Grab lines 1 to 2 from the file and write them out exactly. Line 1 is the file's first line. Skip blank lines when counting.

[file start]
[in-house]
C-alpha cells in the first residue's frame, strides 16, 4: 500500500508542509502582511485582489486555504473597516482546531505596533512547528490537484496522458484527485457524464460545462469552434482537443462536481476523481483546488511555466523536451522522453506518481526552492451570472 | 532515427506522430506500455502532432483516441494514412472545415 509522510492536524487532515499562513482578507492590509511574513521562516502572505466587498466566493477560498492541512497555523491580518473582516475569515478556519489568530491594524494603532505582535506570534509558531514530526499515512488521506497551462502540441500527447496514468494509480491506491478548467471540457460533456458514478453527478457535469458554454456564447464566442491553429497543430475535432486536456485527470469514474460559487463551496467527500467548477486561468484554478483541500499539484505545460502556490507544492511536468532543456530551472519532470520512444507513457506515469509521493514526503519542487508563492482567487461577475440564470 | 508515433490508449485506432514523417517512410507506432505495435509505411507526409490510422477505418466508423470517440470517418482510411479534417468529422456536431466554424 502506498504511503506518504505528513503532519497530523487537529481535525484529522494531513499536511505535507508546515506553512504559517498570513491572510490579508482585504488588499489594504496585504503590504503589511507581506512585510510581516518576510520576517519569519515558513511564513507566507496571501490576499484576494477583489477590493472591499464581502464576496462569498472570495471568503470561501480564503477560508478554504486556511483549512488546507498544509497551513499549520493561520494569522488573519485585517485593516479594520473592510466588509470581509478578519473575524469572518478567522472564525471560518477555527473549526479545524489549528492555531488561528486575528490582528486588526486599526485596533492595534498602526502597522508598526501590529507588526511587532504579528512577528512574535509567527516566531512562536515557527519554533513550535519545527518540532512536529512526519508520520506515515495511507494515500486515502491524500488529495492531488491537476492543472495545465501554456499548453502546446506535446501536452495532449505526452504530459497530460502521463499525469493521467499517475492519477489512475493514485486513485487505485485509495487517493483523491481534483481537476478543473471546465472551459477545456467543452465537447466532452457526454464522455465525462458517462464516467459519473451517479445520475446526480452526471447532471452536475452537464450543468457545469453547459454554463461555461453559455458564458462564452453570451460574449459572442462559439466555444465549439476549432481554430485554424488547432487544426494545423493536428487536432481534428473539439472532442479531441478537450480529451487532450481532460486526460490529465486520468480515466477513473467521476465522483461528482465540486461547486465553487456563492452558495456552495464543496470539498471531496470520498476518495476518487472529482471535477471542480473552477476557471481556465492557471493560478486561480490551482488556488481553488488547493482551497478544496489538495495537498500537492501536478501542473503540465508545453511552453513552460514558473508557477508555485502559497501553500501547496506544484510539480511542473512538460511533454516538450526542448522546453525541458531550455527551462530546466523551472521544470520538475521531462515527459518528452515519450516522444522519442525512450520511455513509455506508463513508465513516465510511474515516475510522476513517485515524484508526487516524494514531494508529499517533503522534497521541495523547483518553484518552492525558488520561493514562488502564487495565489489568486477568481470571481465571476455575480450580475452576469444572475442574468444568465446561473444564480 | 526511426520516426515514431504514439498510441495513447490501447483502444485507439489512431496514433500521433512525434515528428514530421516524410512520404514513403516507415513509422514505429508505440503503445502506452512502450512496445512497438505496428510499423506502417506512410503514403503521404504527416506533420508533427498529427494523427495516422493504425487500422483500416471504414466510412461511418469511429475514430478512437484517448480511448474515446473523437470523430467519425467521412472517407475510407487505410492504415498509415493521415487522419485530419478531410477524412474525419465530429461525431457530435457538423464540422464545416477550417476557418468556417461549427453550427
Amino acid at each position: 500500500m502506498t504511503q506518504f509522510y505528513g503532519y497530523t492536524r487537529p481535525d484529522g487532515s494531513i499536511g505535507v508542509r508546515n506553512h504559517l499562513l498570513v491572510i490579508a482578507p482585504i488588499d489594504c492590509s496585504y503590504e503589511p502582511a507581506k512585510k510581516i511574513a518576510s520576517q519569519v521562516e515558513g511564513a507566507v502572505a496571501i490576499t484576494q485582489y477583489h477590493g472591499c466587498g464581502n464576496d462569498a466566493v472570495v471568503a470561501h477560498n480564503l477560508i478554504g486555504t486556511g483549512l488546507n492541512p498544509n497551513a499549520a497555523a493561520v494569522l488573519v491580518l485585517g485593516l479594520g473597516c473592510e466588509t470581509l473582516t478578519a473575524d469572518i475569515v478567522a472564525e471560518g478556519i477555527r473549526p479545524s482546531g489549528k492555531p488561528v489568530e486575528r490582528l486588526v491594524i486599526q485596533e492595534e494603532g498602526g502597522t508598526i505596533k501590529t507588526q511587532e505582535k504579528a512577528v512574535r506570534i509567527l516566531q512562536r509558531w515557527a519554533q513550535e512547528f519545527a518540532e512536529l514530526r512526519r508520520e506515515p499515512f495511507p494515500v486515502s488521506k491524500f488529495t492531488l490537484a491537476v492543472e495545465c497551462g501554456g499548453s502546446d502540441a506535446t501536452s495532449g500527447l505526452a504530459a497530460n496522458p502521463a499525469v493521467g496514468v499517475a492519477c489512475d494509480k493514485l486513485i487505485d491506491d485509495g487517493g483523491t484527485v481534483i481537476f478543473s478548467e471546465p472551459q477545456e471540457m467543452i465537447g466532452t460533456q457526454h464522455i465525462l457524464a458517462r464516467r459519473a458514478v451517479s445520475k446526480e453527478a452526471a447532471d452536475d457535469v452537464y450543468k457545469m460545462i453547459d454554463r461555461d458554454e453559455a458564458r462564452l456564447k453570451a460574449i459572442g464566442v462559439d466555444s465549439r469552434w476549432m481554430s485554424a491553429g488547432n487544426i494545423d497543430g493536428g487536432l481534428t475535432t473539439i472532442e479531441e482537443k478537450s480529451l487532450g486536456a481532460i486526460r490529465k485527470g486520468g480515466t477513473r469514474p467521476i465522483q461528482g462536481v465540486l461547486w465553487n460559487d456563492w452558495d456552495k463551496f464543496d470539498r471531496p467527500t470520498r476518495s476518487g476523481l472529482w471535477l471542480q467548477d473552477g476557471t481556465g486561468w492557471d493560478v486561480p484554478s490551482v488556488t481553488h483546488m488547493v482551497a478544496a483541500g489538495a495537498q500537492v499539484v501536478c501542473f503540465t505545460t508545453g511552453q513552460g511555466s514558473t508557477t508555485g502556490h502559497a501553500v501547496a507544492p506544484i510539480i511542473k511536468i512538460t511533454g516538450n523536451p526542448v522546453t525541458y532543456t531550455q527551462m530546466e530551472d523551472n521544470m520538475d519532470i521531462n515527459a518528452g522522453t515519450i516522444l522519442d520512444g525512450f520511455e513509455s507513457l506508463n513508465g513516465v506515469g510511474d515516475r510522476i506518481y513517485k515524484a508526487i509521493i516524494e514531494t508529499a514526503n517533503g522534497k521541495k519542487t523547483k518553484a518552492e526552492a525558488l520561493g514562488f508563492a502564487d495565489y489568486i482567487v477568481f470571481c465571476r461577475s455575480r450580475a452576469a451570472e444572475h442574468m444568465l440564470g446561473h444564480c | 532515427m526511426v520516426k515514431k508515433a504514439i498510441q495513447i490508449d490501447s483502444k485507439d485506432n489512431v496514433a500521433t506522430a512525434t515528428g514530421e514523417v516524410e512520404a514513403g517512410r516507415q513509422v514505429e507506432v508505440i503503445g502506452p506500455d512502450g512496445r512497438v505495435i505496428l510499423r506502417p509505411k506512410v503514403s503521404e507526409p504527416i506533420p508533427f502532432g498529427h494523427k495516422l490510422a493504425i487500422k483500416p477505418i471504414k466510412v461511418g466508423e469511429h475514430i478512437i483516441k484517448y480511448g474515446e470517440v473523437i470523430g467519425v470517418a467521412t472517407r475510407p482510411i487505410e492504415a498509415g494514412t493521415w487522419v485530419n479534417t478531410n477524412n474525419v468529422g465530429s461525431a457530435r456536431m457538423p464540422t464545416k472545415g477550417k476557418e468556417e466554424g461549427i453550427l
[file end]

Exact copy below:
[in-house]
C-alpha cells in the first residue's frame, strides 16, 4: 500500500508542509502582511485582489486555504473597516482546531505596533512547528490537484496522458484527485457524464460545462469552434482537443462536481476523481483546488511555466523536451522522453506518481526552492451570472 | 532515427506522430506500455502532432483516441494514412472545415 509522510492536524487532515499562513482578507492590509511574513521562516502572505466587498466566493477560498492541512497555523491580518473582516475569515478556519489568530491594524494603532505582535506570534509558531514530526499515512488521506497551462502540441500527447496514468494509480491506491478548467471540457460533456458514478453527478457535469458554454456564447464566442491553429497543430475535432486536456485527470469514474460559487463551496467527500467548477486561468484554478483541500499539484505545460502556490507544492511536468532543456530551472519532470520512444507513457506515469509521493514526503519542487508563492482567487461577475440564470 | 508515433490508449485506432514523417517512410507506432505495435509505411507526409490510422477505418466508423470517440470517418482510411479534417468529422456536431466554424 502506498504511503506518504505528513503532519497530523487537529481535525484529522494531513499536511505535507508546515506553512504559517498570513491572510490579508482585504488588499489594504496585504503590504503589511507581506512585510510581516518576510520576517519569519515558513511564513507566507496571501490576499484576494477583489477590493472591499464581502464576496462569498472570495471568503470561501480564503477560508478554504486556511483549512488546507498544509497551513499549520493561520494569522488573519485585517485593516479594520473592510466588509470581509478578519473575524469572518478567522472564525471560518477555527473549526479545524489549528492555531488561528486575528490582528486588526486599526485596533492595534498602526502597522508598526501590529507588526511587532504579528512577528512574535509567527516566531512562536515557527519554533513550535519545527518540532512536529512526519508520520506515515495511507494515500486515502491524500488529495492531488491537476492543472495545465501554456499548453502546446506535446501536452495532449505526452504530459497530460502521463499525469493521467499517475492519477489512475493514485486513485487505485485509495487517493483523491481534483481537476478543473471546465472551459477545456467543452465537447466532452457526454464522455465525462458517462464516467459519473451517479445520475446526480452526471447532471452536475452537464450543468457545469453547459454554463461555461453559455458564458462564452453570451460574449459572442462559439466555444465549439476549432481554430485554424488547432487544426494545423493536428487536432481534428473539439472532442479531441478537450480529451487532450481532460486526460490529465486520468480515466477513473467521476465522483461528482465540486461547486465553487456563492452558495456552495464543496470539498471531496470520498476518495476518487472529482471535477471542480473552477476557471481556465492557471493560478486561480490551482488556488481553488488547493482551497478544496489538495495537498500537492501536478501542473503540465508545453511552453513552460514558473508557477508555485502559497501553500501547496506544484510539480511542473512538460511533454516538450526542448522546453525541458531550455527551462530546466523551472521544470520538475521531462515527459518528452515519450516522444522519442525512450520511455513509455506508463513508465513516465510511474515516475510522476513517485515524484508526487516524494514531494508529499517533503522534497521541495523547483518553484518552492525558488520561493514562488502564487495565489489568486477568481470571481465571476455575480450580475452576469444572475442574468444568465446561473444564480 | 526511426520516426515514431504514439498510441495513447490501447483502444485507439489512431496514433500521433512525434515528428514530421516524410512520404514513403516507415513509422514505429508505440503503445502506452512502450512496445512497438505496428510499423506502417506512410503514403503521404504527416506533420508533427498529427494523427495516422493504425487500422483500416471504414466510412461511418469511429475514430478512437484517448480511448474515446473523437470523430467519425467521412472517407475510407487505410492504415498509415493521415487522419485530419478531410477524412474525419465530429461525431457530435457538423464540422464545416477550417476557418468556417461549427453550427